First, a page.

THE FEAST OF SAINTS MAURA AND TIMOTHY OF ANTINOE, MARTYRS, 286

THE FEAST OF SAINT TOMASSO ACERBIS, CAPUCHIN FRIAR

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Fidelity and Spiritual Community, Part II   Leave a comment

Above:  Jesus and His Apostles

Image in the Public Domain

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READING LUKE-ACTS, PART XXI

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Luke 8:16-21; 11:14-36

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In the Gospel of Luke, the Parable of the Lamp functions as an extension of the Parable of the Sower/the Four Soils.  Love and devotion to God accumulate within someone and draw others to God via that person.  The light shines.  Also, nobody has any secrets from God.

Almighty God, to you all hearts are open, all desires known, and from you no secrets are hid:  Cleanse the thoughts of our hearts by your Holy Spirit, that we may perfectly love you, and worthily magnify your holy Name; through Christ our Lord.  Amen.

The Book of Common Prayer (1979), 355

The lamp in the parable had a spout, a cover, and a rounded body.  This was a small oil lamp.  It belonged on a lampstand, not under a bed or in a jar.  Theologically, a lamp stood for the light of God, shining in the darkness, in this parable.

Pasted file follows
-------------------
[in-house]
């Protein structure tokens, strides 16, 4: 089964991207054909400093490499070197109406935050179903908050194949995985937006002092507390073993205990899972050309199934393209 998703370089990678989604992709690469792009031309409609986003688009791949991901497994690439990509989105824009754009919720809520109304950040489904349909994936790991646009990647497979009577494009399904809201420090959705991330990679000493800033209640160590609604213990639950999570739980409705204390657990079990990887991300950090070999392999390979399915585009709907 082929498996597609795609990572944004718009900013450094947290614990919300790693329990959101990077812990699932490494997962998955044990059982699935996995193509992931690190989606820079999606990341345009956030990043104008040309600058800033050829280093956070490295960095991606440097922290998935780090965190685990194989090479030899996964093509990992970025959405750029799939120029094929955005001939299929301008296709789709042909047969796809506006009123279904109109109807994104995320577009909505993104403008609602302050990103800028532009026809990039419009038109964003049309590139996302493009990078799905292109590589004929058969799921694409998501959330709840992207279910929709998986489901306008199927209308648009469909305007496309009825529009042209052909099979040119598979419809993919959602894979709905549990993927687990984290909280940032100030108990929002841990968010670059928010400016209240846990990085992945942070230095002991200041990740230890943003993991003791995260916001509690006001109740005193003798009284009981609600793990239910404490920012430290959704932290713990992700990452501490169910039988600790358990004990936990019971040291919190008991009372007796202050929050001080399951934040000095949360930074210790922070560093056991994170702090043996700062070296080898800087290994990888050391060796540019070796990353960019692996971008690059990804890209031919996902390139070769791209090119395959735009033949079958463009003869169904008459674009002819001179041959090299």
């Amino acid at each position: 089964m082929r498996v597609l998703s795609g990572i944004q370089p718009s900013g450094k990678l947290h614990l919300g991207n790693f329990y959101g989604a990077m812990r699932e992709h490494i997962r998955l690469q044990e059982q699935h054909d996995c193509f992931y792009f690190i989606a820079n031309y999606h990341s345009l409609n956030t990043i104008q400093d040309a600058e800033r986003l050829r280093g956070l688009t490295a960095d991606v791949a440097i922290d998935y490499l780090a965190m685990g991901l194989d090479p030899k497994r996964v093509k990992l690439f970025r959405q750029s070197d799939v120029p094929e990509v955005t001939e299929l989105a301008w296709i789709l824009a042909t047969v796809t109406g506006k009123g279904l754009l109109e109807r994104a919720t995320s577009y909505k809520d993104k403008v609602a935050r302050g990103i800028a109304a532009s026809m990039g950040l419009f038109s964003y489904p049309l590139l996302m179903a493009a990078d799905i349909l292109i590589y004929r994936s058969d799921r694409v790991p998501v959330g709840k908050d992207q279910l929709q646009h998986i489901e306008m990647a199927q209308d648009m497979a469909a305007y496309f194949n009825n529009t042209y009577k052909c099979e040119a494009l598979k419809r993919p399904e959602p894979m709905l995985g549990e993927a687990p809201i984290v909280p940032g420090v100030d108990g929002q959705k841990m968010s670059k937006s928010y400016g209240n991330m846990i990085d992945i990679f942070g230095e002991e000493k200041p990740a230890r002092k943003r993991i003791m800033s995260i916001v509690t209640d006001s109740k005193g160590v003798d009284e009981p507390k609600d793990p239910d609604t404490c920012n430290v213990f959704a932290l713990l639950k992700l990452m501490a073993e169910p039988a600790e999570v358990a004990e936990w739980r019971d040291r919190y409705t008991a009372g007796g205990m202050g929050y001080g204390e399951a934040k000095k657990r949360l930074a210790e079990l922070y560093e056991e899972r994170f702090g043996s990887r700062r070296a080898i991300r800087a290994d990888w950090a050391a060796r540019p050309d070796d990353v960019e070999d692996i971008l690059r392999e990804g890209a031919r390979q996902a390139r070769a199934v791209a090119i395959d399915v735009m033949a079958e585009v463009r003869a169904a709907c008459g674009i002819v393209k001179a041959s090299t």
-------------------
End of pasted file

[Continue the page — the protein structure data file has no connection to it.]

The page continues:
The lamp is Jesus.  In other words, do not hide Jesus.

Luke 8:19-21, adapted from Mark 3:20-22, tones down the critique of Christ’s biological family.  In Mark 3, they think Jesus is out of his mind.  That, explicit in Mark 3, is absent in Luke 8.The Lucan version omits the relatives’ motive for seeking to speak with Jesus.  Therefore, the Lucan version presents them positively.  Nevertheless, the statement of fictive kinship carries over from the Marcan version.  The theme of hearing and doing, present in the Parables of the Sower/the Four Soils and the Lamp, continues here.  The biological family of Jesus functions as exemplars of hearing and doing in the Lucan version.